Historical Precedent

This "new" strategy is not really new. In March 1933, as fascism began in Nazi Germany, the German unions declared, "The trade unions are fully prepared, even beyond the field of wages and working conditions, to enter into permanent co-operation with the employers’ organizations."

British communist R. Palme Dutt wrote, in "Fascism and Social Revolution":

"The whole propaganda and line of [the pro-capitalist union misleaders] confused, weakened and battered down the class-conscious socialist outlook of those workers under its influence, prevented the spread of revolutionary Marxist understanding, fostered semi-fascist conceptions of nationalism, imperialism and class collaboration, and thus left the masses an easy prey to fascism."

Fascism doesn’t emerge out of the blue. The bosses and their labor lieutenants who lead the industrial unions will try to maintain the traditional organizational forms of liberal "democracy," but with a more pro-imperialist, nationalist, class-collaborationist essence.

Historical Responsibility

To repeat the mistakes of the past would be unforgivable. We must answer "labor’s new strategy" with a renewed commitment to anti-racist class struggle, exposing the industrial union leaders’ betrayal of the working class at every turn. Every union meeting, strike or grievance on the shop floor, every campaign involving our fellow workers provides another opportunity to build a revolutionary communist outlook among industrial workers. We must let no opportunity pass to expose the racist, capitalist system and its inevitable drive to war and fascism.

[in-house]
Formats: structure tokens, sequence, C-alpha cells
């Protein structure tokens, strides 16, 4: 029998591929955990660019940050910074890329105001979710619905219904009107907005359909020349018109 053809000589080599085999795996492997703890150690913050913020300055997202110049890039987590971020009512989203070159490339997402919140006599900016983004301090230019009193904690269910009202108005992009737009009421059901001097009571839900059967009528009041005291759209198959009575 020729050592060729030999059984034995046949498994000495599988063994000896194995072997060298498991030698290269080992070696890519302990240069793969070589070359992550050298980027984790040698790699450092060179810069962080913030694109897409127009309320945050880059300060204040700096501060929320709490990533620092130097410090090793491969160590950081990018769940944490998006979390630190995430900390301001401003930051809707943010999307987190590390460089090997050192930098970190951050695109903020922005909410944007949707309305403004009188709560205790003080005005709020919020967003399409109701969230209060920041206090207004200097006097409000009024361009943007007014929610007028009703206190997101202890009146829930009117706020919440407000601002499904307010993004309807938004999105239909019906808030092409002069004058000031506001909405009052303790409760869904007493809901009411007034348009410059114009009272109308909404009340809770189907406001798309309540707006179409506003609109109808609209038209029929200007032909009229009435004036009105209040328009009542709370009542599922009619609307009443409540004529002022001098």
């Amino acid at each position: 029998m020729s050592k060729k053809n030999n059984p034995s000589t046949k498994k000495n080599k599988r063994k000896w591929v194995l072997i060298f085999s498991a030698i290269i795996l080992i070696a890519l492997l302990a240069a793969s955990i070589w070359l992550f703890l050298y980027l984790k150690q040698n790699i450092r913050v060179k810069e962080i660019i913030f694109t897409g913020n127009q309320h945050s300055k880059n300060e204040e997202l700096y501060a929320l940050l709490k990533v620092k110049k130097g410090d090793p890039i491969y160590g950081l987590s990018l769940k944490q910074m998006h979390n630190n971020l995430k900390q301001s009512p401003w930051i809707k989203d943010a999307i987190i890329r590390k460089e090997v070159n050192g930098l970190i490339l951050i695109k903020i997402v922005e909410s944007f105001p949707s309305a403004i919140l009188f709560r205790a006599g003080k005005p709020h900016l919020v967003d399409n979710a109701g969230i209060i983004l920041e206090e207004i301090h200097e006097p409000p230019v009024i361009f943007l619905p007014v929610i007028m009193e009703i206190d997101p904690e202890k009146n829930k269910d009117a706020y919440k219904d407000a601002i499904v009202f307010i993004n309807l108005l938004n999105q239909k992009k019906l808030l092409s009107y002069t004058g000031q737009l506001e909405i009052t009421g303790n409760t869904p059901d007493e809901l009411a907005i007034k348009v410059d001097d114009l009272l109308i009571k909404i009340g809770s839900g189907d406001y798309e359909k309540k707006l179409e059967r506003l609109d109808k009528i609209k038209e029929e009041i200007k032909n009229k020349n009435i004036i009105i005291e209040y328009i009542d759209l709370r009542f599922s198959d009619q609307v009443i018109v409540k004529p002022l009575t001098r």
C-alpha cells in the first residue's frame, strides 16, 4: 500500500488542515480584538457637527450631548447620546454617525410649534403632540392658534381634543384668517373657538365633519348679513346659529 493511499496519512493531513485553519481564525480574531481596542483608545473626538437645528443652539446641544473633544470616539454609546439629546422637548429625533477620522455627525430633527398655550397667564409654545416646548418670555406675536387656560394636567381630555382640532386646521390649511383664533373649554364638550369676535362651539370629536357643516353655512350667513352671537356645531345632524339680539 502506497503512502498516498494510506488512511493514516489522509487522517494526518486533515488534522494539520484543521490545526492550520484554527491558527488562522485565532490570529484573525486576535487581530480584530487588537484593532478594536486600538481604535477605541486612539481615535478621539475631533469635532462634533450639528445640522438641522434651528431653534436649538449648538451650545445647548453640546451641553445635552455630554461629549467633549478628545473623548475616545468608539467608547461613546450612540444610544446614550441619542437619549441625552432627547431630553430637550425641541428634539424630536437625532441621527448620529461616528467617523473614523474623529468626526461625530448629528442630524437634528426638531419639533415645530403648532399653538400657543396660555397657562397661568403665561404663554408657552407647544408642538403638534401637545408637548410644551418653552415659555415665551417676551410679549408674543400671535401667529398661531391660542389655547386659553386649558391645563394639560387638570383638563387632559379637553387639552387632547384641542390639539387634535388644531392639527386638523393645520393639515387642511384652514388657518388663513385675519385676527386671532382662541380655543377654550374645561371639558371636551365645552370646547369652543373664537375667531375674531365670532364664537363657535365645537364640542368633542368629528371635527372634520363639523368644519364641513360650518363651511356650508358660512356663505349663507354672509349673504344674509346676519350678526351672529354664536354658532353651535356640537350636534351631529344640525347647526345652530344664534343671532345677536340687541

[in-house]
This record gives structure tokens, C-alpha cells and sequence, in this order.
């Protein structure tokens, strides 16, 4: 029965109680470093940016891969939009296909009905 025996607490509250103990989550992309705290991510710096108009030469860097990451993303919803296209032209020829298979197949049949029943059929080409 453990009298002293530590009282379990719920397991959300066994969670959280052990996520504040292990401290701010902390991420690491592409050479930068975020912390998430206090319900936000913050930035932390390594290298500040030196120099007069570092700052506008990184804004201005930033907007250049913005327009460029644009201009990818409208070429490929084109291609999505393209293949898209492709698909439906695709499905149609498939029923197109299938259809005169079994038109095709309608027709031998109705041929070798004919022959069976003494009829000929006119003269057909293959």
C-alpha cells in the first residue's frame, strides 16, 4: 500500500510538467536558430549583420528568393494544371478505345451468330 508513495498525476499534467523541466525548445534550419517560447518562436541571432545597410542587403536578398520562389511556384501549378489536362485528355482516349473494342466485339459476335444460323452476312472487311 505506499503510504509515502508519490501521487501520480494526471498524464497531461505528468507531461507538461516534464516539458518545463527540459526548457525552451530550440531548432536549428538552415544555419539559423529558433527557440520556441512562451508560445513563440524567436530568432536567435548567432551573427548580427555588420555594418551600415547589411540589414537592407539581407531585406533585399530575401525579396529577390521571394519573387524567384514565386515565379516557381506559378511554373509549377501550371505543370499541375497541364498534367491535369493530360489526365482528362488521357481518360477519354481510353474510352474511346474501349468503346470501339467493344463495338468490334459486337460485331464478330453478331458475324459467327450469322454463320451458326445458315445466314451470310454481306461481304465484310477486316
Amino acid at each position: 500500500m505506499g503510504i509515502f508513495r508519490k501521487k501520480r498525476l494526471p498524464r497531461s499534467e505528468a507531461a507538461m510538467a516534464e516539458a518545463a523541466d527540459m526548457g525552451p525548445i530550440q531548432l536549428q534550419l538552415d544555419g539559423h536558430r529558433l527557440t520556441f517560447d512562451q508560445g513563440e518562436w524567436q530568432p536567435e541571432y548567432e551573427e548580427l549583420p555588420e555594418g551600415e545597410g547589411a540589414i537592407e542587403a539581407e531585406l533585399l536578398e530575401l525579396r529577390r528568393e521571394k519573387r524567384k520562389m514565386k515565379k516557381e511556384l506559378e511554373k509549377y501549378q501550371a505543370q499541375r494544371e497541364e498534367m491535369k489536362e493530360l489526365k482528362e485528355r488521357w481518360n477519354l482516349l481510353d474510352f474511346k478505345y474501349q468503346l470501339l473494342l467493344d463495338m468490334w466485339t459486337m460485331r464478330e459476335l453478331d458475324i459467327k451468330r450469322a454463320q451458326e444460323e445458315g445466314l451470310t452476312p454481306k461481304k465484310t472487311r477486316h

Class struggle combined with patient base-building and increased ideological debate, spurred on by the increased circulation of CHALLENGE, can build a mass base for PLP. The fight will be long and hard, but revolution is inevitable. Armed with revolutionary communist ideas, black, Latin and white workers can sweep labor’s "new strategy" into the dustbin of history, and fulfill our historic mission to smash the bosses’ endless wars and racist exploitation with communist revolution. Start today! Read and discuss CHALLENGE articles on industrial workers.

To Fight Fascism, Terminate Lesser Evil Politics